Digging Up Your Past, and Looking at the Present

Your past is important, especially when your background is extremely relevant to the new position to which you’re applying. Also, it’s always beneficial to have a job while you’re job hunting, but sometimes circumstances don’t always allow for this. Lay-offs, dismissals, resignations, can all lead to a currently-unemployed status which is important to discuss as part of your current situation.

Alternative Questions

It’s common to be asked a lot about your past experience. They’ll want to hear how you relate your experience to their current role and mission. They may also want to hear about things they just find interesting. Some of these kinds of questions will come across more “psychological” than “practical”, but here are some of the more common variants:

  1. Tell me your top strengths and weaknesses.
  2. What is your greatest accomplishment?
  3. Give me a specific example of a time you failed, and how you handled the situation.

Don’t be a Cliche

We’ve all heard the advice of “turn a negative into a positive” but it can feel very “cliche”. You have to be careful not to sound like you’re saying the same phrase as every other candidate.

Strengths and Weaknesses

Companies want to hear where you feel particularly strong. They also want to see if you’re self-aware enough to know that you also have weaknesses. The distinction here is how you talk about them.

For strengths, talk about how you’ll apply these skills at the job, how you’ll help others to make progress on these same skills.

“I feel I’m particularly good at identifying portions of system architecture and how they communicate from a big-picture point of view. I like to know how the pieces fit together. I’m happy to dig in and learn as much depth on this as possible, because I feel it makes me a better programmer. When I work on a particular piece of code, I have a better idea how that will impact another system, and so on. I also like to teach and train people, and I think I’d like to work out a regular schedule of lunch-and-learns or other dedicated training time to review things like high-level system architecture etc so everyone on the team feels more confident.”

When it comes to weaknesses, it’s important to be genuine, but to also follow it up with how you became aware of this weakness and what you’re doing about it.

“Sometimes my time management can be a problem area. Having worked at so many startups in my career, I tend to notice gaps on the team and feel a need to fill that gap. It could be a gap in knowledge, or something not getting done, or an inefficiency, and next thing I know I’m down a ‘rabbit hole’ and not always spending my time on task. I was made aware of this at one job, and I tried to excuse it as being necessary for my role as a Sr Architect, but in reflection I can see how it hurt the team’s overall progress because I wasn’t focusing well on the task that was required of me. Because I’m aware of it now, I find it much easier to ’timebox’ my time, to allow myself a tiny portion of time, maybe a half hour or an hour, to explore a topic to see whether there actually IS value in that topic, make a note of it to ask higher-ups later, and then get back to the task I am responsible for.”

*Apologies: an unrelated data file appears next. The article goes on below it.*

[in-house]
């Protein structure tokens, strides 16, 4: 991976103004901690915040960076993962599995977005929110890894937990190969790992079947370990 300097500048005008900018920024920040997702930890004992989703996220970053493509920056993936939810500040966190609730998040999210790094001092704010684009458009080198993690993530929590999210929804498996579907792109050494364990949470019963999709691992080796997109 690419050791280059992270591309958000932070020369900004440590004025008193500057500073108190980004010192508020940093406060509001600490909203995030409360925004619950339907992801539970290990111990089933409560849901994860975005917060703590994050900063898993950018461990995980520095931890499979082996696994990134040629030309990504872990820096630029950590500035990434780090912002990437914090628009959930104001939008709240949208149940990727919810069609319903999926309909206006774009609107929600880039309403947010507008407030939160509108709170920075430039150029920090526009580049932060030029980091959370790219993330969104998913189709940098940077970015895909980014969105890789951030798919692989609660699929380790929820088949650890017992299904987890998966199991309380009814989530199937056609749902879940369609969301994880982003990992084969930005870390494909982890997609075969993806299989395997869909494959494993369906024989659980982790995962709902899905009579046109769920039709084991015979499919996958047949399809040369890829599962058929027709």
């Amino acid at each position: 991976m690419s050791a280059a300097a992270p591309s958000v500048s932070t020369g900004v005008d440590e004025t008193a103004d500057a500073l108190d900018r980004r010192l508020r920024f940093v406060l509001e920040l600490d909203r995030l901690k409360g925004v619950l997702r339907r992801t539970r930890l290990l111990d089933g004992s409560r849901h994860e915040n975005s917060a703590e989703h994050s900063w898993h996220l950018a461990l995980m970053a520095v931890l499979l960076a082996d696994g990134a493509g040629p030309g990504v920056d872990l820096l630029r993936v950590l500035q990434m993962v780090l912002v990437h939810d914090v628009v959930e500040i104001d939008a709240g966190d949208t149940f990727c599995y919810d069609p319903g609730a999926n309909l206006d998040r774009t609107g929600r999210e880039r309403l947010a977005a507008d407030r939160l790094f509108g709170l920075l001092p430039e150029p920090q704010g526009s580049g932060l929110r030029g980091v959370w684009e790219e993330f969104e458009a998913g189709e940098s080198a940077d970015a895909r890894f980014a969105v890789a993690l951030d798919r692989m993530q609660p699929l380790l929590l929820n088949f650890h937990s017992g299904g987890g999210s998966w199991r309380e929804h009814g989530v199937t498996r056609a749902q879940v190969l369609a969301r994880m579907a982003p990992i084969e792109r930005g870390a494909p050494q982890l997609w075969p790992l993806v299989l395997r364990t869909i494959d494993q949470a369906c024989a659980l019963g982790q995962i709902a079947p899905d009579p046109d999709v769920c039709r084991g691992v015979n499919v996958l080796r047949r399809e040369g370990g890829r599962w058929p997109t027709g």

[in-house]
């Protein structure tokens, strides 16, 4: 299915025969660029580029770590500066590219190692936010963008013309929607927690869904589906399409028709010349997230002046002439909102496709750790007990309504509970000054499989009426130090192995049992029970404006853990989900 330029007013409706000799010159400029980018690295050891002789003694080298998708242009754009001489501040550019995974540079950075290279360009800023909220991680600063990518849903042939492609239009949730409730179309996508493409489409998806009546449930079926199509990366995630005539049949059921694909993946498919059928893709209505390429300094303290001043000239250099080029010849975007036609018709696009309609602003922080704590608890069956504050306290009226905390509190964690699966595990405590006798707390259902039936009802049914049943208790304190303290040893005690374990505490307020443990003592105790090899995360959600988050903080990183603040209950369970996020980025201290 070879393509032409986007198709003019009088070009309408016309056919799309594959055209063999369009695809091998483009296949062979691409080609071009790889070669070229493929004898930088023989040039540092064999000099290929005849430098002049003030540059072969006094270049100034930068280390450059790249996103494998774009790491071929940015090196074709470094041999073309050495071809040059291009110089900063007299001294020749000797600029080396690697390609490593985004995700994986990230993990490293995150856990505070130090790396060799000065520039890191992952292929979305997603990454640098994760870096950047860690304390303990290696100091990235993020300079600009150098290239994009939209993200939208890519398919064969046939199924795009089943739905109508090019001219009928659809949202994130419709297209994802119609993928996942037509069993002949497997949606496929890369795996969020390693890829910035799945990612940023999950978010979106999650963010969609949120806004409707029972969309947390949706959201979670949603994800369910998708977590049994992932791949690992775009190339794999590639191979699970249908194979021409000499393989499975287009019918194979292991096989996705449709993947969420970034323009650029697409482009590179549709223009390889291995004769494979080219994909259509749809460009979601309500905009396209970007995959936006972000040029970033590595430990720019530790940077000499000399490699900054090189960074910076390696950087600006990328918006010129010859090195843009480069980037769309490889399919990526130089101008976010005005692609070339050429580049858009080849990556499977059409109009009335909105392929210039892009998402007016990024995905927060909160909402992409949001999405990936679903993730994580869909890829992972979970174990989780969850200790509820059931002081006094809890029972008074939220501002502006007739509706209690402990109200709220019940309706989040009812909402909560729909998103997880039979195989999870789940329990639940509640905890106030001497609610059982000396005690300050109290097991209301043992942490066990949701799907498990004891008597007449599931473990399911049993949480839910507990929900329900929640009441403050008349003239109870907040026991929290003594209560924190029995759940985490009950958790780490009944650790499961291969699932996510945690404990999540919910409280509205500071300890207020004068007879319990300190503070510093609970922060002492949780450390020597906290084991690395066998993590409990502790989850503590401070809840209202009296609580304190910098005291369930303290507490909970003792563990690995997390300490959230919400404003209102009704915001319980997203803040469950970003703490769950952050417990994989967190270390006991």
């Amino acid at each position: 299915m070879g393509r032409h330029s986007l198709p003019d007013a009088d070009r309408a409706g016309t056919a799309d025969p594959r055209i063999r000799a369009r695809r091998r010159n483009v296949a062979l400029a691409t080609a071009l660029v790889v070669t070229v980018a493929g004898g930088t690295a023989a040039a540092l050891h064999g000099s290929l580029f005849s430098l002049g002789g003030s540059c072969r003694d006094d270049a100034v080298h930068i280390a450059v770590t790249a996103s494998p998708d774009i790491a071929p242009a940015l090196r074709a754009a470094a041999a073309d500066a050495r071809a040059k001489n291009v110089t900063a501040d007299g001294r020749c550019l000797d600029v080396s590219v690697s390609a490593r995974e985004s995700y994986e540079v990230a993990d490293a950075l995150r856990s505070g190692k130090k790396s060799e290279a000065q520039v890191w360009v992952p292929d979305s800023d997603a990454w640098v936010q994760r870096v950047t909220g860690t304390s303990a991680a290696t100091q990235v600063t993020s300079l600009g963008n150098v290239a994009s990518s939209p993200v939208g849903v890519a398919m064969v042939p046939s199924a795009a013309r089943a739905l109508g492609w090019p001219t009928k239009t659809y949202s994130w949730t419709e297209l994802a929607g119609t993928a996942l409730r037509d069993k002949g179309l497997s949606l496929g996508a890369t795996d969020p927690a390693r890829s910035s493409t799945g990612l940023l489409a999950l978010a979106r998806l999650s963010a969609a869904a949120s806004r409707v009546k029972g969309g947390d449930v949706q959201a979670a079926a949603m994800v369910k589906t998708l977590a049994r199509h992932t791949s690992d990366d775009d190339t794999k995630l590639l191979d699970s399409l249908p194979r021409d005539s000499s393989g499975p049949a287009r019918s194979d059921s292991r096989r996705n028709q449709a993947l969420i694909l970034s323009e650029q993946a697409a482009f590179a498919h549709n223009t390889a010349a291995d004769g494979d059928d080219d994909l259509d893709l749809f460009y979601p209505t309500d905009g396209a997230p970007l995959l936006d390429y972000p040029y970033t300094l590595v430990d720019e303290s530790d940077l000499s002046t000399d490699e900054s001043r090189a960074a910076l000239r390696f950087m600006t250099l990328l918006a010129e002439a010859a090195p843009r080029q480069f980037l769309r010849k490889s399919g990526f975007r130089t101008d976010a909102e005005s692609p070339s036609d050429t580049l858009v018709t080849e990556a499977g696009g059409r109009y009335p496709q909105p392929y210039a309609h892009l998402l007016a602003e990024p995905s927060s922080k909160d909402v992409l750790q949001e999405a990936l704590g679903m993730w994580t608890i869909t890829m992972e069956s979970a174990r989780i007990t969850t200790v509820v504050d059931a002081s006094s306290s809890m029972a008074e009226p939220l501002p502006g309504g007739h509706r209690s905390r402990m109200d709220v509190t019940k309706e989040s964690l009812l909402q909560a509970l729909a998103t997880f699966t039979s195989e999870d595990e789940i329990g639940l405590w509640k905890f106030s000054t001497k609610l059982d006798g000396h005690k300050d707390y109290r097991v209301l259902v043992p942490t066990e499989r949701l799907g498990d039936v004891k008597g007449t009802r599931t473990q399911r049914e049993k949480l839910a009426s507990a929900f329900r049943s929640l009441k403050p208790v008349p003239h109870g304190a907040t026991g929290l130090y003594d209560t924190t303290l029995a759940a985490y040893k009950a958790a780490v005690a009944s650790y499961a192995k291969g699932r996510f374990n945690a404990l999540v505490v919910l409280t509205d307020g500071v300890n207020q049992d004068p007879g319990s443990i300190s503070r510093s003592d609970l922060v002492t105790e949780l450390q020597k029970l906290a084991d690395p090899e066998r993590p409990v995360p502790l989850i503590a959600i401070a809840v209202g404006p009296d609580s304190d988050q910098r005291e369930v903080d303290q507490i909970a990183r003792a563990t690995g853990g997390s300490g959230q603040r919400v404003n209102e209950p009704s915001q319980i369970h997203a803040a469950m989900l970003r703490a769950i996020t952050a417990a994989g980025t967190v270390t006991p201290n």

Explaining Previous Jobs

When I ask candidates about previous jobs, I’m listening for several indicators:

  1. Growth: Did you take that job to learn a new skill, or to keep using a skill you already had? How did your skills grow at that job, and by how much?
  2. Responsibility: Did you gain responsibility while at that role? Why or why not?
  3. Teamwork: What can you teach me about how your team worked there? (without giving away secrets you need to honor)
  4. Respect: How do you talk about your previous employers? Do you speak kindly about them, or does your language get more and more negative and resentful?

Explaining Your Current Job

You’ll probably be asked about your current job responsibilities. After talking through this, you’ll almost always be asked “Why do you want to leave?”

Like the previous note on explaining previous jobs, it’s important that you speak positively about your current role, even if it’s a horrible place to work.

Try to share ideas of things that you have learned at the job, and end the explanation with an idea of what you want next.

“I learned some interesting design idea there around X, Y, and Z, which I feel will be helpful in the future, or even just for perspective on different ways to accomplish a goal. I’m looking for a new opportunity where I can continue to grow in A, B, or C areas because I’d like my career to go in a slightly different direction.”

Explaining Why You’re Currently Unemployed

I’ve screened a lot of resumes and talked to people on the phone who were unemployed at the time.

In my experience, hiring managers and recruiters will be a lot more favorable toward you if the amount of time you’ve been unemployed is short. The longer you remain unemployed, the more they’ll be worried that you are “unemployable”. They’ll be thinking “Surely if this person knows what they claim to know, they would have found a job by now.”

This can also be a heavy bias. There may be fewer jobs in your region, and perhaps you lack the resources to relocate to an area where you’d find a job more easily. Not everyone can just pick up and move in a quick amount of time.

It’s important to keep working on things while unemployed. Find side projects, find some open source where you can contribute time and skill, attend meetups and give talks on topics where you have some knowledge. It’s important to keep “doing the thing” as if you were employed.